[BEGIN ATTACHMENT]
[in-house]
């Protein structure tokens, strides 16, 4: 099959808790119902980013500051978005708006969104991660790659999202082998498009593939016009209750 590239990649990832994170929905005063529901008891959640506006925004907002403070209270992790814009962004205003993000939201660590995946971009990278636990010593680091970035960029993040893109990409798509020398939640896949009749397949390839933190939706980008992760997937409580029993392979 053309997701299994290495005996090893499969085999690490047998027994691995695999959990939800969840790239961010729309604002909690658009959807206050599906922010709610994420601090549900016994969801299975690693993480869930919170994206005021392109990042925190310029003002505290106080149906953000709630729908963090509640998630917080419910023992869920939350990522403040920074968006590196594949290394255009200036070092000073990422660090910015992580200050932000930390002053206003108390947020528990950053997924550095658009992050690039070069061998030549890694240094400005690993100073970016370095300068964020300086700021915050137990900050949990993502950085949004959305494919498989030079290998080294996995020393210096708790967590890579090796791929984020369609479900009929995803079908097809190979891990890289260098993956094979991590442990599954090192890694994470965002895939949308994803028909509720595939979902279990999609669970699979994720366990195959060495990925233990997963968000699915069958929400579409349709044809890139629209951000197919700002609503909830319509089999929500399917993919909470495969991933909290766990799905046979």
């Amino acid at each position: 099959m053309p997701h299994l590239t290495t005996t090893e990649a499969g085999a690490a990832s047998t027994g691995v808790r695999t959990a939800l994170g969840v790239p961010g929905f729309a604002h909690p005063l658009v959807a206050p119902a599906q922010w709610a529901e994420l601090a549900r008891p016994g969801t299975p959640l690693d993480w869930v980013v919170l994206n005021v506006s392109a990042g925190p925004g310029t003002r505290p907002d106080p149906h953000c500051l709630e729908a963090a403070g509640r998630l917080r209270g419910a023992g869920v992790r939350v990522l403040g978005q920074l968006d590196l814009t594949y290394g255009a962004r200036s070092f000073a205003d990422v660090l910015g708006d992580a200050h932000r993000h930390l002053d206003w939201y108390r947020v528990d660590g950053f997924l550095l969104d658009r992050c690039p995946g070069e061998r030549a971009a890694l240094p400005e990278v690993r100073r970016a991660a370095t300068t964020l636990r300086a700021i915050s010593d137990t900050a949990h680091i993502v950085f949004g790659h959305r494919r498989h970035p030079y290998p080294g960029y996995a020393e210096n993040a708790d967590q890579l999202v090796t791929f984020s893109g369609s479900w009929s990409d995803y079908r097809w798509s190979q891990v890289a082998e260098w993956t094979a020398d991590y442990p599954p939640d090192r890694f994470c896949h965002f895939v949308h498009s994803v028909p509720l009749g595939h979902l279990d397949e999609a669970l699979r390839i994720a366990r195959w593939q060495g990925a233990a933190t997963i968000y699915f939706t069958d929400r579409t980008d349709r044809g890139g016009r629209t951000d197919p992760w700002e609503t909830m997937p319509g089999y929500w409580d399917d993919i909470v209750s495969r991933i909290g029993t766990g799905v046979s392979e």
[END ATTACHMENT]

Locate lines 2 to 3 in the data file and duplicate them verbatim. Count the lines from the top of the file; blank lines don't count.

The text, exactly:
């Protein structure tokens, strides 16, 4: 099959808790119902980013500051978005708006969104991660790659999202082998498009593939016009209750 590239990649990832994170929905005063529901008891959640506006925004907002403070209270992790814009962004205003993000939201660590995946971009990278636990010593680091970035960029993040893109990409798509020398939640896949009749397949390839933190939706980008992760997937409580029993392979 053309997701299994290495005996090893499969085999690490047998027994691995695999959990939800969840790239961010729309604002909690658009959807206050599906922010709610994420601090549900016994969801299975690693993480869930919170994206005021392109990042925190310029003002505290106080149906953000709630729908963090509640998630917080419910023992869920939350990522403040920074968006590196594949290394255009200036070092000073990422660090910015992580200050932000930390002053206003108390947020528990950053997924550095658009992050690039070069061998030549890694240094400005690993100073970016370095300068964020300086700021915050137990900050949990993502950085949004959305494919498989030079290998080294996995020393210096708790967590890579090796791929984020369609479900009929995803079908097809190979891990890289260098993956094979991590442990599954090192890694994470965002895939949308994803028909509720595939979902279990999609669970699979994720366990195959060495990925233990997963968000699915069958929400579409349709044809890139629209951000197919700002609503909830319509089999929500399917993919909470495969991933909290766990799905046979």
């Amino acid at each position: 099959m053309p997701h299994l590239t290495t005996t090893e990649a499969g085999a690490a990832s047998t027994g691995v808790r695999t959990a939800l994170g969840v790239p961010g929905f729309a604002h909690p005063l658009v959807a206050p119902a599906q922010w709610a529901e994420l601090a549900r008891p016994g969801t299975p959640l690693d993480w869930v980013v919170l994206n005021v506006s392109a990042g925190p925004g310029t003002r505290p907002d106080p149906h953000c500051l709630e729908a963090a403070g509640r998630l917080r209270g419910a023992g869920v992790r939350v990522l403040g978005q920074l968006d590196l814009t594949y290394g255009a962004r200036s070092f000073a205003d990422v660090l910015g708006d992580a200050h932000r993000h930390l002053d206003w939201y108390r947020v528990d660590g950053f997924l550095l969104d658009r992050c690039p995946g070069e061998r030549a971009a890694l240094p400005e990278v690993r100073r970016a991660a370095t300068t964020l636990r300086a700021i915050s010593d137990t900050a949990h680091i993502v950085f949004g790659h959305r494919r498989h970035p030079y290998p080294g960029y996995a020393e210096n993040a708790d967590q890579l999202v090796t791929f984020s893109g369609s479900w009929s990409d995803y079908r097809w798509s190979q891990v890289a082998e260098w993956t094979a020398d991590y442990p599954p939640d090192r890694f994470c896949h965002f895939v949308h498009s994803v028909p509720l009749g595939h979902l279990d397949e999609a669970l699979r390839i994720a366990r195959w593939q060495g990925a233990a933190t997963i968000y699915f939706t069958d929400r579409t980008d349709r044809g890139g016009r629209t951000d197919p992760w700002e609503t909830m997937p319509g089999y929500w409580d399917d993919i909470v209750s495969r991933i909290g029993t766990g799905v046979s392979e």